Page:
The flash and circle is a political symbol used by several organisations. It was first used by the British Union of Fascists (BUF), and was adopted in 1935. The BUF had originally used the fasces as its symbol, first on a black disc on a gold background and later in gold with a lightning bolt struck through it on a black background. The flash and circle was designed as a more abstract depiction of the concept of the fasces incorporating the lightning of the 1933 flag within a "circle of unity" and the British national colours of red, white and blue. Oswald Mosley's post-war group the Union Movement and his National Party of Europe initiative continued to use the flash.

The original flag used from 1932 until 1933

The second flag, known as the "Fascist Flag", used as the Movement's sole flag from 1933 to 1935 and later in tandem with the flash and circle

The BUF's two earlier flags, showing the evolution of their symbolism from the fasces of 1932 to the flash and circle of 1935.

The American National Renaissance Party adopted the lightning bolt within a circle as their symbol, which superseded Madole's use of the swastika. It decorated their rostrum and was worn on their armbands.

The BUF's left-wing opponents nicknamed the symbol "the flash in the pan".[1]

The flag of the People's Action Party of Singapore, held high by party supporters during the 2011 Singapore General Election campaign.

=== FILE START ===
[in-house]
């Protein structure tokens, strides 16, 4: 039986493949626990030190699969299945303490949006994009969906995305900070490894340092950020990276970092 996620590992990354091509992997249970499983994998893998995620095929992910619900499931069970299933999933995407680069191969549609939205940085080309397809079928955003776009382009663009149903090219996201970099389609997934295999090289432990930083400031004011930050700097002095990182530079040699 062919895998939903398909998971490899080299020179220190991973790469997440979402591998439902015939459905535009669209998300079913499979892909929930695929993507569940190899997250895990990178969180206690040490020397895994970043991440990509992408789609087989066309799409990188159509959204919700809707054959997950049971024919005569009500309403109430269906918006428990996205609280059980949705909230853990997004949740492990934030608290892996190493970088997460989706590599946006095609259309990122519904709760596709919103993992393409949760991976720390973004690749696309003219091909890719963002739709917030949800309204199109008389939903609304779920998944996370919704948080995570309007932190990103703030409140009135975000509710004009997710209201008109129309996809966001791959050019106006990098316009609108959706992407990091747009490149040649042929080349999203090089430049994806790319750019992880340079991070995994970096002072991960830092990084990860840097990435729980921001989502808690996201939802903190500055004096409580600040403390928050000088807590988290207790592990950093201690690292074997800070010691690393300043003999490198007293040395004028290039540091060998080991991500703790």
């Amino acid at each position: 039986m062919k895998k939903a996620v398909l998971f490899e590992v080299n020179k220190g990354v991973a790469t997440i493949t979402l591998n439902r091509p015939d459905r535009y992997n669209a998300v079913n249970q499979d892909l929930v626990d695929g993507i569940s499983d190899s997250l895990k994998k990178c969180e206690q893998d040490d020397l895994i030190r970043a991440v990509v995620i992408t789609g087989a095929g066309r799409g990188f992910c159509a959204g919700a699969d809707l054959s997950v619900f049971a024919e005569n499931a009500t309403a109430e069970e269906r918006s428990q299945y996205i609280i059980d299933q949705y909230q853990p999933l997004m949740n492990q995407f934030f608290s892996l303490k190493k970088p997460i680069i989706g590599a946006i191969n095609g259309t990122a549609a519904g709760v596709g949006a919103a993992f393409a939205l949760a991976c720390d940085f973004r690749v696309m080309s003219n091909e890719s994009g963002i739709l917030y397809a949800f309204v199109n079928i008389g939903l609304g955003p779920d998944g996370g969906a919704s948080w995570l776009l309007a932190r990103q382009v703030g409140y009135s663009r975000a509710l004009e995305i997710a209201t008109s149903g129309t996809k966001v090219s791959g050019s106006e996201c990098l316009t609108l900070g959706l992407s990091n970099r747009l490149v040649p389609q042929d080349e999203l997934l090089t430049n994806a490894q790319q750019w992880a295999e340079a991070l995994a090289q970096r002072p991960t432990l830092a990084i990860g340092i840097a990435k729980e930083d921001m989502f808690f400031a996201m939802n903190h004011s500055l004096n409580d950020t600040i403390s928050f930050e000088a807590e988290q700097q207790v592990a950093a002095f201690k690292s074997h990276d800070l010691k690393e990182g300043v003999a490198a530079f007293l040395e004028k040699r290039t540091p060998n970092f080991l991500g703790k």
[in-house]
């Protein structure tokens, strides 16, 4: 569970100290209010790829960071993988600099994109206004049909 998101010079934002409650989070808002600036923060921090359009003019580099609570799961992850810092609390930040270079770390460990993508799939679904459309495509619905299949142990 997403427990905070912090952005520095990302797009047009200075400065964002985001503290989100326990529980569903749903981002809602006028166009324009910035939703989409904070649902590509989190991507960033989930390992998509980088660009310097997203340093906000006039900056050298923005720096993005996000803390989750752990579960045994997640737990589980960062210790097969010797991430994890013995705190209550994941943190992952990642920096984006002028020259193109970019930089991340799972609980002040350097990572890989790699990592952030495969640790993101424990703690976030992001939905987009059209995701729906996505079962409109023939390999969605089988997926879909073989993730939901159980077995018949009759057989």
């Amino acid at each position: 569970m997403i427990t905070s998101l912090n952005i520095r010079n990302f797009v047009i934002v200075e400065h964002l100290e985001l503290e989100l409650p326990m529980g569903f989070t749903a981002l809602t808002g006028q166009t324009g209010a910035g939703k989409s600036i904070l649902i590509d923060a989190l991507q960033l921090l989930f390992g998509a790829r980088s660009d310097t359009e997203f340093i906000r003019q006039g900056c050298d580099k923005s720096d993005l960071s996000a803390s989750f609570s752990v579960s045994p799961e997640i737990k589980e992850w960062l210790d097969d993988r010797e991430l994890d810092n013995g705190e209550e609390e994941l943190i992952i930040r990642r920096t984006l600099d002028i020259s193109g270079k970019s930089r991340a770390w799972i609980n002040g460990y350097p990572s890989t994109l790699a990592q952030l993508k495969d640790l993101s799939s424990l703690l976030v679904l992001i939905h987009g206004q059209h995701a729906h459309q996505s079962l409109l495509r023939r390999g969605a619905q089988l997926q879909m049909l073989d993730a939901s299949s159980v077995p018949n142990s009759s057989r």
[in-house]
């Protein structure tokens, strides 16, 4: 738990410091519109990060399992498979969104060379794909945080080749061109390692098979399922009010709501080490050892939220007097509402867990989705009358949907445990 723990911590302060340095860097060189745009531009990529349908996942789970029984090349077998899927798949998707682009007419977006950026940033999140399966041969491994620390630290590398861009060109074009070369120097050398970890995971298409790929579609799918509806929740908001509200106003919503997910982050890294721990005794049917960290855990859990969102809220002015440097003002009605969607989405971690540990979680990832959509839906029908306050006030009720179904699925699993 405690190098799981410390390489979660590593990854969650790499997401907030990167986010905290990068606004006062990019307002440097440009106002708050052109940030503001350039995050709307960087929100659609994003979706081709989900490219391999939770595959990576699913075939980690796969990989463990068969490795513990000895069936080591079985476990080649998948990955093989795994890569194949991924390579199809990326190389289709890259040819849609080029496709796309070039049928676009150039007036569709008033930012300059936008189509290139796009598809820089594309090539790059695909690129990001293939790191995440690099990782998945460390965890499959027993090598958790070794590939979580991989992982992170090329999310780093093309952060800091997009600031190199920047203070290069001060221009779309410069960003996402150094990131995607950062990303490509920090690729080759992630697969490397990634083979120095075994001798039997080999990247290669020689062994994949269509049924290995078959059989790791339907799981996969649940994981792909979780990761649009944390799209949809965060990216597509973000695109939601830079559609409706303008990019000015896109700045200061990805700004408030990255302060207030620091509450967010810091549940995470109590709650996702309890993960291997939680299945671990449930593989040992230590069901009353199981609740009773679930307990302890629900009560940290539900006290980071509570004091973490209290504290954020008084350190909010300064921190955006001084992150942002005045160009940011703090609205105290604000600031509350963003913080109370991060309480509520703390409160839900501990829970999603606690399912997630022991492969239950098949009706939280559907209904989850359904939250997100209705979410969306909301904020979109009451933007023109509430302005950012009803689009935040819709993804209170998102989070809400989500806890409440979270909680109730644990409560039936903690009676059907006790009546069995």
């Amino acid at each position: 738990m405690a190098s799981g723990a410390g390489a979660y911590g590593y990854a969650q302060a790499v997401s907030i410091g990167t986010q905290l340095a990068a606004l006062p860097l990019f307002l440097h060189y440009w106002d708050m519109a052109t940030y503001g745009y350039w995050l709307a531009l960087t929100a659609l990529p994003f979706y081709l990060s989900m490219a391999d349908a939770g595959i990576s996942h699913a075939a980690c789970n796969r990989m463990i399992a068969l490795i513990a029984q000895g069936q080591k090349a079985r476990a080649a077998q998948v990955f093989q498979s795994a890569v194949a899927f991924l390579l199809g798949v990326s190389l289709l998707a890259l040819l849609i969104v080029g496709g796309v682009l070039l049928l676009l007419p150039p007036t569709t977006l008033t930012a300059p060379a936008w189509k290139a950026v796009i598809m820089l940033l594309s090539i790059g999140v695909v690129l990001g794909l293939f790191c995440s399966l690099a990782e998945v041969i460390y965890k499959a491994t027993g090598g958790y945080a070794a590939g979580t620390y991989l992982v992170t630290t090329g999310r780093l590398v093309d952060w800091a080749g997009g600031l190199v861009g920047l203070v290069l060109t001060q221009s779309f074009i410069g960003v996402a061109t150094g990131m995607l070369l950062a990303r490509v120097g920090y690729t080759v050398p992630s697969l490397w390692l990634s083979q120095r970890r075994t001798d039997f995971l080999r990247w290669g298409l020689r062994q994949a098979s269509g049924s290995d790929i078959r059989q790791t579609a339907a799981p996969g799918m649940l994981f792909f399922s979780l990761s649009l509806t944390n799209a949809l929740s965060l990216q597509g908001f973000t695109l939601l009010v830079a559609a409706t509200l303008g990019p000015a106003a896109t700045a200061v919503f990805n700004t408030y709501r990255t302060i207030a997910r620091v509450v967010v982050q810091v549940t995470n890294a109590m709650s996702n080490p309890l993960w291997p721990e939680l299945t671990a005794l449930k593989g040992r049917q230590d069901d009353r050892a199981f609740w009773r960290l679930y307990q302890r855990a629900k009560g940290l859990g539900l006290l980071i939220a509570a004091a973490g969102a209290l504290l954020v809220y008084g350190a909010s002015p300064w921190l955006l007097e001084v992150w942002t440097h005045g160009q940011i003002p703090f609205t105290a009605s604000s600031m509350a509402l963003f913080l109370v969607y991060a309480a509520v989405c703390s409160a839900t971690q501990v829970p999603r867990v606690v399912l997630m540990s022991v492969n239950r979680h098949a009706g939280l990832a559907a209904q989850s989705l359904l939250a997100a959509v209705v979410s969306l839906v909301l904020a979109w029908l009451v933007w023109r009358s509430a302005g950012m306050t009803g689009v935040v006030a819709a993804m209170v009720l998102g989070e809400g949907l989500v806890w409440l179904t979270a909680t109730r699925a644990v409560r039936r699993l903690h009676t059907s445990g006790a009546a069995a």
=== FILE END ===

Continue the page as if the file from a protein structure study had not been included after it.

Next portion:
The insignia of Singapore's People's Action Party (PAP) is composed of a red flash struck through a smaller blue circle on a white background. The PAP insignia is claimed to represent "action within social/racial unity" with the white background representing purity in thought and deed.[2]

A similar logo was adopted by Blocco Studentesco, the youth wing of Italy's CasaPound movement in 2006. The group has been accused of fascist propaganda.

Similar non-political symbols

The simple combination of the lightning bolt and circle elements appears to have led to many similar designs unrelated to the flash and circle. These include the logo of BoltBus. One form of warning sign for high-voltage electricity uses a lightning bolt inside a circle, and this was repurposed by Marilyn Manson as an insignia for his album Antichrist Superstar.[3] In most cases, there is no evidence to suggest that the designer intended to evoke an association with political use of the symbol.

In popular culture

Parodies and fictional representations of fascist movements have also incorporated logos similar to the flash and circle.

Flag of the Black Shorts used in Jeeves and Wooster.

In the alternate history film It Happened Here, the flash and circle is used as the symbol of the fascist puppet government in Nazi-occupied Britain.

In one television adaptation of the Jeeves novels by P. G. Wodehouse, Jeeves and Wooster, a similar insignia is used by the "Blackshorts", a political group led by Roderick Spode, a character based on Sir Oswald Mosley, the founder of the British Union of Fascists.


1. Benewick, Robert (1969), Political Violence & Public Order: A Study of British Fascism, p. 139
2. Drysdale, John (1984), Singapore: Struggle for Success, p. 80
3. Baddeley, Gavin (2001). Dissecting Marilyn Manson. London: Plexus Publishing. pp. 101–102. ISBN 0859653722 – via GoogleBooks. The insignia that represents the Antichrist Superstar album ... also echoes the insignia of Oswald Moseley's British Union of Fascists...